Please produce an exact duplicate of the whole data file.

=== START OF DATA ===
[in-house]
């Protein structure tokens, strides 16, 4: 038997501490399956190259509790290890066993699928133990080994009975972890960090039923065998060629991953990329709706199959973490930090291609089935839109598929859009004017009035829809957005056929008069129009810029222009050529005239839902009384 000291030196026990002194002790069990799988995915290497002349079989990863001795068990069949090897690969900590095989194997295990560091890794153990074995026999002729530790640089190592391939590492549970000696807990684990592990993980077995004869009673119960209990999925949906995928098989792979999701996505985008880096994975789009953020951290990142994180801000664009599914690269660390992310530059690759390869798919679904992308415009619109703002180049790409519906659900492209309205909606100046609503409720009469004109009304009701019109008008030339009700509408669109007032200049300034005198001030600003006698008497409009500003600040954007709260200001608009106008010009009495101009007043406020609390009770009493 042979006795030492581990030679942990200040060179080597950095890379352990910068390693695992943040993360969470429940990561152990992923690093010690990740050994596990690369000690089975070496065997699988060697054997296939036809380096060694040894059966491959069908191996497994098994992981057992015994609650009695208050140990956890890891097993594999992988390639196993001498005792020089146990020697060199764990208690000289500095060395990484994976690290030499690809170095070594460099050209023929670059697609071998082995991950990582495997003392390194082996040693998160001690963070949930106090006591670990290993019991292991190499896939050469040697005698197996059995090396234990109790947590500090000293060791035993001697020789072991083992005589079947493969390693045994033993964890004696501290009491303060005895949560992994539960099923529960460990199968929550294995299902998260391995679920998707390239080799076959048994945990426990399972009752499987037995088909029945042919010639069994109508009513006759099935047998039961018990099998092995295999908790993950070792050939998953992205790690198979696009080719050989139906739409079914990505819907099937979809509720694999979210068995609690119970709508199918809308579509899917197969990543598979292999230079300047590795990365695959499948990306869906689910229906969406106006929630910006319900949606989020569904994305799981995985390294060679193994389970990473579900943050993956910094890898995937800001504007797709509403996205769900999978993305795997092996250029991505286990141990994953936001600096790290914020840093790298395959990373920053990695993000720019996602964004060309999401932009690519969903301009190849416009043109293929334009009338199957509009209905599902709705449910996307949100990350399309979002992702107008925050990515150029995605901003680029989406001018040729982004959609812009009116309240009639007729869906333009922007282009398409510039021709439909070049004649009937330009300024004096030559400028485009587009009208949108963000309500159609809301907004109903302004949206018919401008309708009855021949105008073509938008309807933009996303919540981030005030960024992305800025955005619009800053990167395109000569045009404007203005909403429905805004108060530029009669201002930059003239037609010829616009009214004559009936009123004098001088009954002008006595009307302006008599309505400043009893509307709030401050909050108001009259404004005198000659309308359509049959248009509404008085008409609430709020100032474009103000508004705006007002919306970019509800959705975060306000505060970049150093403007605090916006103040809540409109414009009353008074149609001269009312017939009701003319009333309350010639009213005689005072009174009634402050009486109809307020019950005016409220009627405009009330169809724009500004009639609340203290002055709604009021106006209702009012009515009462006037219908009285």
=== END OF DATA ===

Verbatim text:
[in-house]
């Protein structure tokens, strides 16, 4: 038997501490399956190259509790290890066993699928133990080994009975972890960090039923065998060629991953990329709706199959973490930090291609089935839109598929859009004017009035829809957005056929008069129009810029222009050529005239839902009384 000291030196026990002194002790069990799988995915290497002349079989990863001795068990069949090897690969900590095989194997295990560091890794153990074995026999002729530790640089190592391939590492549970000696807990684990592990993980077995004869009673119960209990999925949906995928098989792979999701996505985008880096994975789009953020951290990142994180801000664009599914690269660390992310530059690759390869798919679904992308415009619109703002180049790409519906659900492209309205909606100046609503409720009469004109009304009701019109008008030339009700509408669109007032200049300034005198001030600003006698008497409009500003600040954007709260200001608009106008010009009495101009007043406020609390009770009493 042979006795030492581990030679942990200040060179080597950095890379352990910068390693695992943040993360969470429940990561152990992923690093010690990740050994596990690369000690089975070496065997699988060697054997296939036809380096060694040894059966491959069908191996497994098994992981057992015994609650009695208050140990956890890891097993594999992988390639196993001498005792020089146990020697060199764990208690000289500095060395990484994976690290030499690809170095070594460099050209023929670059697609071998082995991950990582495997003392390194082996040693998160001690963070949930106090006591670990290993019991292991190499896939050469040697005698197996059995090396234990109790947590500090000293060791035993001697020789072991083992005589079947493969390693045994033993964890004696501290009491303060005895949560992994539960099923529960460990199968929550294995299902998260391995679920998707390239080799076959048994945990426990399972009752499987037995088909029945042919010639069994109508009513006759099935047998039961018990099998092995295999908790993950070792050939998953992205790690198979696009080719050989139906739409079914990505819907099937979809509720694999979210068995609690119970709508199918809308579509899917197969990543598979292999230079300047590795990365695959499948990306869906689910229906969406106006929630910006319900949606989020569904994305799981995985390294060679193994389970990473579900943050993956910094890898995937800001504007797709509403996205769900999978993305795997092996250029991505286990141990994953936001600096790290914020840093790298395959990373920053990695993000720019996602964004060309999401932009690519969903301009190849416009043109293929334009009338199957509009209905599902709705449910996307949100990350399309979002992702107008925050990515150029995605901003680029989406001018040729982004959609812009009116309240009639007729869906333009922007282009398409510039021709439909070049004649009937330009300024004096030559400028485009587009009208949108963000309500159609809301907004109903302004949206018919401008309708009855021949105008073509938008309807933009996303919540981030005030960024992305800025955005619009800053990167395109000569045009404007203005909403429905805004108060530029009669201002930059003239037609010829616009009214004559009936009123004098001088009954002008006595009307302006008599309505400043009893509307709030401050909050108001009259404004005198000659309308359509049959248009509404008085008409609430709020100032474009103000508004705006007002919306970019509800959705975060306000505060970049150093403007605090916006103040809540409109414009009353008074149609001269009312017939009701003319009333309350010639009213005689005072009174009634402050009486109809307020019950005016409220009627405009009330169809724009500004009639609340203290002055709604009021106006209702009012009515009462006037219908009285």